The stories in The Chronicles of Clovis are loosely connected by a handful of recurring characters. Most notable is Clovis, a seventeen-year-old with a subversive wit and a disrespect for the British upper class, of which he is a member. Clovis is present in most of the stories, if only as observer, and in many he is Saki’s satirical mouthpiece, making light of his staid companions’ most cherished interests, values, and beliefs.
Saki’s cruel satires are written in refined and genteel language that parallels the stories’ central themes. Saki sees elite Edwardian society as morally bankrupt and self-absorbed, yet obsessed with appearances. In the same way that Saki’s elegant language disguises the sinister nature of his stories, his characters’ cultivated manners hide the emptiness of their social customs and their secret malice. Their polished conversations contain thinly veiled insults, and their outward politeness masks a scheming self-interest. Saki’s style is also full of wonderfully understated irony and memorable epigrams reminiscent of Oscar Wilde.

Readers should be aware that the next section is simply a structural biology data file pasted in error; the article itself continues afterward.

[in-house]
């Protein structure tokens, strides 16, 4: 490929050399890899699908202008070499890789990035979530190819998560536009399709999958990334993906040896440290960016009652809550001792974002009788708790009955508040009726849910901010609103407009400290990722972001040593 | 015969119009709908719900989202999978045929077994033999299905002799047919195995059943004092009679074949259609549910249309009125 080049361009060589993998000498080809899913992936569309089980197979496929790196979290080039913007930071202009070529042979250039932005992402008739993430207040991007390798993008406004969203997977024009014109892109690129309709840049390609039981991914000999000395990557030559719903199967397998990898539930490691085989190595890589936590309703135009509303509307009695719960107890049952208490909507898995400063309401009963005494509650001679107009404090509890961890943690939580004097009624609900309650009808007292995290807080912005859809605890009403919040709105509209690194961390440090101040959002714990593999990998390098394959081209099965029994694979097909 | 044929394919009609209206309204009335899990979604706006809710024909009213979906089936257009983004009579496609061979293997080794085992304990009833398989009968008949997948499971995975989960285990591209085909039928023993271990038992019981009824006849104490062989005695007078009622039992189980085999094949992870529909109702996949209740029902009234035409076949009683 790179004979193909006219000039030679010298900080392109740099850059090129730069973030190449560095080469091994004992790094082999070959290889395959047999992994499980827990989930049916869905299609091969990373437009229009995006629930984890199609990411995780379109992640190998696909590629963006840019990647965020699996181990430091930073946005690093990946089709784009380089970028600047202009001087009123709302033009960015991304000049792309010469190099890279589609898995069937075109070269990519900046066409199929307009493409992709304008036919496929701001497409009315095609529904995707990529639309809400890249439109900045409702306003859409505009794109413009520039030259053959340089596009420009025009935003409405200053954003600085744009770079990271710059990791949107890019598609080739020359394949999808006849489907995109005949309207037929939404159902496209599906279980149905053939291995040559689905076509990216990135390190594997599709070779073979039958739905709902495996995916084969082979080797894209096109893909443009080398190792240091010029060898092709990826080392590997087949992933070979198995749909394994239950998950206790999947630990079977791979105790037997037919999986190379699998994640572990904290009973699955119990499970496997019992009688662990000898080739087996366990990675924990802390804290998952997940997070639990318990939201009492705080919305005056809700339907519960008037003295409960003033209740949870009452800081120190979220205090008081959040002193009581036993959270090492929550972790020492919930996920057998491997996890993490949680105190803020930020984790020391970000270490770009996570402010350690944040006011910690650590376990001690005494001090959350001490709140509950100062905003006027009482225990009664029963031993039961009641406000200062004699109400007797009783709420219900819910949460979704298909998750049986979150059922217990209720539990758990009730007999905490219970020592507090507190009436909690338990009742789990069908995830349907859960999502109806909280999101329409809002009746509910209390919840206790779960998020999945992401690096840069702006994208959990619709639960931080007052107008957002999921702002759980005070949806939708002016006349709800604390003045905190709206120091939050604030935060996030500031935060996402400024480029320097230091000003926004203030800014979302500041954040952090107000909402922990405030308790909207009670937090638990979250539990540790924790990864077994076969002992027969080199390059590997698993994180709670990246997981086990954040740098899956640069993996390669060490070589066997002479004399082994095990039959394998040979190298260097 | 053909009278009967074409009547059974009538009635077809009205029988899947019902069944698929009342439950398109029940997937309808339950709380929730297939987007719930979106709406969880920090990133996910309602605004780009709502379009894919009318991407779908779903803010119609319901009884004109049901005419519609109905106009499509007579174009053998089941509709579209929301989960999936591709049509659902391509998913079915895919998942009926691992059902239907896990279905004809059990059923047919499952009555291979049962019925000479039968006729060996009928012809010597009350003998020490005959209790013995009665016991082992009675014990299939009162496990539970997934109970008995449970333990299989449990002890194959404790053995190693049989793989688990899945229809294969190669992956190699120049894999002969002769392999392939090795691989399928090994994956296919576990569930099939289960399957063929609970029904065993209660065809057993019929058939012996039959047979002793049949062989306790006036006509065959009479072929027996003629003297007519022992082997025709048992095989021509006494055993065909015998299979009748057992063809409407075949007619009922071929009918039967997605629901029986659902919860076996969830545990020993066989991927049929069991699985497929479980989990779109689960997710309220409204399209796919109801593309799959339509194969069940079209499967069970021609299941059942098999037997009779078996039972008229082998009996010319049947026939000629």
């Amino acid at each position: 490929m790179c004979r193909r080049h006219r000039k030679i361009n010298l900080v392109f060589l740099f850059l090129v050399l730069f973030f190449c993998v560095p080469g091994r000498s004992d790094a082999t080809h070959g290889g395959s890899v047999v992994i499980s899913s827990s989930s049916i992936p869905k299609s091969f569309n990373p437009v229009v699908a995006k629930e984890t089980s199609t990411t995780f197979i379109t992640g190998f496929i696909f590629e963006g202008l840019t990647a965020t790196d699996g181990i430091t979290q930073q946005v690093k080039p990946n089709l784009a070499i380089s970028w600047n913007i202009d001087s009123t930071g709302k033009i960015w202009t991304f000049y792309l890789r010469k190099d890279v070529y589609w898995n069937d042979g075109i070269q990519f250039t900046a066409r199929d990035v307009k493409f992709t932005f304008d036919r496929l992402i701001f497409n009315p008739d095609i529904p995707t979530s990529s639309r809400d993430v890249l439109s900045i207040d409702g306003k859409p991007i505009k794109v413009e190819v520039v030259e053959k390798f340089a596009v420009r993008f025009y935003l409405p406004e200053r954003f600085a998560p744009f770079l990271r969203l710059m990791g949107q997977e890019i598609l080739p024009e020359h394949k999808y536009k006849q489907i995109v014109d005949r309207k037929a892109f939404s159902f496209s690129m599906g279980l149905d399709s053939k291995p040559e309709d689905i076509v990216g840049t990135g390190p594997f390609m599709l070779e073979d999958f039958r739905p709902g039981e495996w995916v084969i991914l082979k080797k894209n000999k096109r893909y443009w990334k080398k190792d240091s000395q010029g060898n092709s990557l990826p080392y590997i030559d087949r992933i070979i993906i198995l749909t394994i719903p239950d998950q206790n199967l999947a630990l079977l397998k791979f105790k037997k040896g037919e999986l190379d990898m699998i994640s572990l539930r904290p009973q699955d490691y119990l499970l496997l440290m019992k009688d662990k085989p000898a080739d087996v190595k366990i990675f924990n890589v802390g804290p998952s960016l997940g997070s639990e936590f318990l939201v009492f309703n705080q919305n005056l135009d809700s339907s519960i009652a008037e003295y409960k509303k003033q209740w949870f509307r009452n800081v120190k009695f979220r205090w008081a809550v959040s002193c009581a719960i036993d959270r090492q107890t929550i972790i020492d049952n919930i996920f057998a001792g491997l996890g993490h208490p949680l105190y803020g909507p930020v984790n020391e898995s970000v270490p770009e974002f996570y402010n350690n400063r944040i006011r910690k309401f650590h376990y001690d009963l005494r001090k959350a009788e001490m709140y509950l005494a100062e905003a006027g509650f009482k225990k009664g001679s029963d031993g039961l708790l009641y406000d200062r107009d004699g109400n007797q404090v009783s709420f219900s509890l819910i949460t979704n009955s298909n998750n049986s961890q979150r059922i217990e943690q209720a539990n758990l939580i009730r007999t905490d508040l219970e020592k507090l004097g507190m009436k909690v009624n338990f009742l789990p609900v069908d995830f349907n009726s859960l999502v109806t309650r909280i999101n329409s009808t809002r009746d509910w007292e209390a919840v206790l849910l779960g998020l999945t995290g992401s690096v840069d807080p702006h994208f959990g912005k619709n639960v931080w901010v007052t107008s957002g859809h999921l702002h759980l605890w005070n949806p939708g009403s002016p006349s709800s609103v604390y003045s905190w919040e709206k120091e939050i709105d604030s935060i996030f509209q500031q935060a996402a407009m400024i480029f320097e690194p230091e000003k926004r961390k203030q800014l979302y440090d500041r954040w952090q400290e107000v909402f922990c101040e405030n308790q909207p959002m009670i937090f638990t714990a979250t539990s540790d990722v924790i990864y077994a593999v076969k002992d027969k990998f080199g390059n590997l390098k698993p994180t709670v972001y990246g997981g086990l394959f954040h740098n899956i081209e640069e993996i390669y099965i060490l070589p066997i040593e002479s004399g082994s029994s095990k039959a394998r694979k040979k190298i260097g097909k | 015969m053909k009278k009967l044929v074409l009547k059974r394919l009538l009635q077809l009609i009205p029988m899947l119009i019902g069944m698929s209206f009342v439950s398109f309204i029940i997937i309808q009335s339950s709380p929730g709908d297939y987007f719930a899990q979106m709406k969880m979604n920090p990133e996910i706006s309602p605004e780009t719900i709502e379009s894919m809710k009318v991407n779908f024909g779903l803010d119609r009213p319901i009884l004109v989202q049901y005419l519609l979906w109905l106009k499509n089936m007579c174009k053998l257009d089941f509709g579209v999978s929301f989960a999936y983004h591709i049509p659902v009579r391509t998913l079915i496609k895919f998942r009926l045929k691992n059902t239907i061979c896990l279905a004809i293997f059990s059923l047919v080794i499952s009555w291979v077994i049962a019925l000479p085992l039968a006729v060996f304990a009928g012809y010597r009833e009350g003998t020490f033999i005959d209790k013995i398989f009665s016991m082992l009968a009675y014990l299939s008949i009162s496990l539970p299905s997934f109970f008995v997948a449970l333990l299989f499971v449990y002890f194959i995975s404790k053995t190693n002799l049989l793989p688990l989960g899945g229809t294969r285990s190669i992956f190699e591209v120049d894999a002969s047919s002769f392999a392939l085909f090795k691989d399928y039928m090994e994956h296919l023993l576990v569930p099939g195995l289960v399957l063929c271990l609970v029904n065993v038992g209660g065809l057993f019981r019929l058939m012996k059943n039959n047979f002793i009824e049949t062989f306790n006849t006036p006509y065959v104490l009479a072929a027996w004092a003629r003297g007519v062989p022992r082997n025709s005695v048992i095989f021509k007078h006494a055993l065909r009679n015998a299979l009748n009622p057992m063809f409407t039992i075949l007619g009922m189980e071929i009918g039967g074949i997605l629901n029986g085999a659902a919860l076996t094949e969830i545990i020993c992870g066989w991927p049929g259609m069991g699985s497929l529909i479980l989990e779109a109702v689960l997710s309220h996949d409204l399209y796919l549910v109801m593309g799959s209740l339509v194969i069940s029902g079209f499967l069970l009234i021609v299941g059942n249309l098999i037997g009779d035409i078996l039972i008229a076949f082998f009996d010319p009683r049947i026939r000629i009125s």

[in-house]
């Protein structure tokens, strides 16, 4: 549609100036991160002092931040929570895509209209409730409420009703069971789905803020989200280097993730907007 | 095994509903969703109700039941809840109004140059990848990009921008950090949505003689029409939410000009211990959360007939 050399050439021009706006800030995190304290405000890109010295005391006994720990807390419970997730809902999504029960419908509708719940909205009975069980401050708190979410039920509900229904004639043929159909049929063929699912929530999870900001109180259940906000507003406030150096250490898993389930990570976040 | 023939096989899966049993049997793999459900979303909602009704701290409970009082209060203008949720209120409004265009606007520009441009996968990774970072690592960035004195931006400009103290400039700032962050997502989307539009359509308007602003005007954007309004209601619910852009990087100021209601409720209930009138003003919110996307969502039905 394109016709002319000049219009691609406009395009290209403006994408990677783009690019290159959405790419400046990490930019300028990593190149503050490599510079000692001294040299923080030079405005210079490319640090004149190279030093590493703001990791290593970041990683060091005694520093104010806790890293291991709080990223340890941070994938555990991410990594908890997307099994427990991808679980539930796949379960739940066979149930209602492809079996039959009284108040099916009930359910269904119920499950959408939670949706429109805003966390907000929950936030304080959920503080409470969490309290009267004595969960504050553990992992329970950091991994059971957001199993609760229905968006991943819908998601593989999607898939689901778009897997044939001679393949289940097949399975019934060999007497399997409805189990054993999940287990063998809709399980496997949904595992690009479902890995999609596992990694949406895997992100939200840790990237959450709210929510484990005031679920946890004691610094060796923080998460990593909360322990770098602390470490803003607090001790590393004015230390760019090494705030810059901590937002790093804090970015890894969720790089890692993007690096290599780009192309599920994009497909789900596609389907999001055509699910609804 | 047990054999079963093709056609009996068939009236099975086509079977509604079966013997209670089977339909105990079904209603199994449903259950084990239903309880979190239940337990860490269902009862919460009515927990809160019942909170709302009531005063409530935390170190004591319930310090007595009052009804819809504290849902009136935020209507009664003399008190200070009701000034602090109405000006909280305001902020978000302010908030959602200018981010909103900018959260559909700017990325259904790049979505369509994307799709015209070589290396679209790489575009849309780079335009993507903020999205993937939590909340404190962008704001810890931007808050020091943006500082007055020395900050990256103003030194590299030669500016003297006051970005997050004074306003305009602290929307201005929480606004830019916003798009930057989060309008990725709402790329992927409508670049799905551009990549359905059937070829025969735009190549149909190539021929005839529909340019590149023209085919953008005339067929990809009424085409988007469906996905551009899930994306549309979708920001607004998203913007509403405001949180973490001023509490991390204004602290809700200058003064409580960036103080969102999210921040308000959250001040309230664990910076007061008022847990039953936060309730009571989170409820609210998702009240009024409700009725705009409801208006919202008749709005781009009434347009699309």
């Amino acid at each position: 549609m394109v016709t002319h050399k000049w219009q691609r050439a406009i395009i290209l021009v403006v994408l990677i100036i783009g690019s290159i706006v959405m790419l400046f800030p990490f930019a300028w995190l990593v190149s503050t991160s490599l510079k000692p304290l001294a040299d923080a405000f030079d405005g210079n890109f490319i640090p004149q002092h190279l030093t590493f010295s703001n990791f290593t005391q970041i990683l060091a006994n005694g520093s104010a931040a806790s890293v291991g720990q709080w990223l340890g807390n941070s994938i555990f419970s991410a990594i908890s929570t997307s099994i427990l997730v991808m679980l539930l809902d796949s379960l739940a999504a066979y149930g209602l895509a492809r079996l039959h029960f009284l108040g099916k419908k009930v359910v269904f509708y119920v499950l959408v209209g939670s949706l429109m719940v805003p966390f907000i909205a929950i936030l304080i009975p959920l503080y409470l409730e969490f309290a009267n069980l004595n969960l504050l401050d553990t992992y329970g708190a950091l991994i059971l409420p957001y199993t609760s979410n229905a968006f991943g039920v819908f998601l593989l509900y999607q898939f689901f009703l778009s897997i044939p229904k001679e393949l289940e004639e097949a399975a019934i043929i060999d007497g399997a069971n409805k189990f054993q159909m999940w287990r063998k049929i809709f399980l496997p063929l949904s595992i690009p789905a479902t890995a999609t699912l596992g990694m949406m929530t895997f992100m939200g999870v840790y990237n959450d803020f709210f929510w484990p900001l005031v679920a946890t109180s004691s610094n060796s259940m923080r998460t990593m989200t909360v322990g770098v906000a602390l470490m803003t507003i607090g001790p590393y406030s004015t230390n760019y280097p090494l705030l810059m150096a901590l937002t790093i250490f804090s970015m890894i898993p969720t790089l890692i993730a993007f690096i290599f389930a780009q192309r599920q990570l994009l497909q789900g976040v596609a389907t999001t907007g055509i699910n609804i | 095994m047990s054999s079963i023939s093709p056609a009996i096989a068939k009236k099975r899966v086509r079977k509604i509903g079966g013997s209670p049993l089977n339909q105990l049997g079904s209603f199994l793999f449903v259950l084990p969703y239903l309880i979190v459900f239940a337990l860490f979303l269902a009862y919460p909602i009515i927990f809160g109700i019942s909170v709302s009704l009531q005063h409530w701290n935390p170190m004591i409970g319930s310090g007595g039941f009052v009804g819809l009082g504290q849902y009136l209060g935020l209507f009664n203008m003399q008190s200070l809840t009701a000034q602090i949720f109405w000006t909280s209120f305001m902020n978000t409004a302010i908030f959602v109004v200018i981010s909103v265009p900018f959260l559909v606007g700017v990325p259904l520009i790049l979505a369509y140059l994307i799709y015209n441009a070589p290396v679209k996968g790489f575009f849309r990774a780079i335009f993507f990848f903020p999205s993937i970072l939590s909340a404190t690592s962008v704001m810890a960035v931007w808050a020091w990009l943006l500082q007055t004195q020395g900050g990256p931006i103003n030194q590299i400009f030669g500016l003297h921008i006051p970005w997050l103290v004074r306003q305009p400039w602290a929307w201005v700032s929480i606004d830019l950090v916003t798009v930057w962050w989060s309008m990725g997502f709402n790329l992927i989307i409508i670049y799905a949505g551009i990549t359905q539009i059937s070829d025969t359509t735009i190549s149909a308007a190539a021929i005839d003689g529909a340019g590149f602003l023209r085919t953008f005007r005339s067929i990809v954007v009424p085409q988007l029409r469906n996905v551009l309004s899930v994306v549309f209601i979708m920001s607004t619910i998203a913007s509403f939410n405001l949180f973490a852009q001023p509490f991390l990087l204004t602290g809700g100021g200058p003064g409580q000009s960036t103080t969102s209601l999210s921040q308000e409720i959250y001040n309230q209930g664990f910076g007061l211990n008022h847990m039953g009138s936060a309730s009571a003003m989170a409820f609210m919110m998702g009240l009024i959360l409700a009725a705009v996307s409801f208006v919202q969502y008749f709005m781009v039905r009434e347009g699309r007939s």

Many stories take the form of brutal cautionary tales. For their shallowness and self-absorption, Saki’s characters are rewarded with humiliation or even maiming, murder, or suicide. In “The Easter-Egg,” a mother’s family pride leaves her scarred, blind, and childless. In “The Way to the Dairy,” sisters who scheme to keep their inheritance intact unwittingly...
(The entire section is 398 words.)
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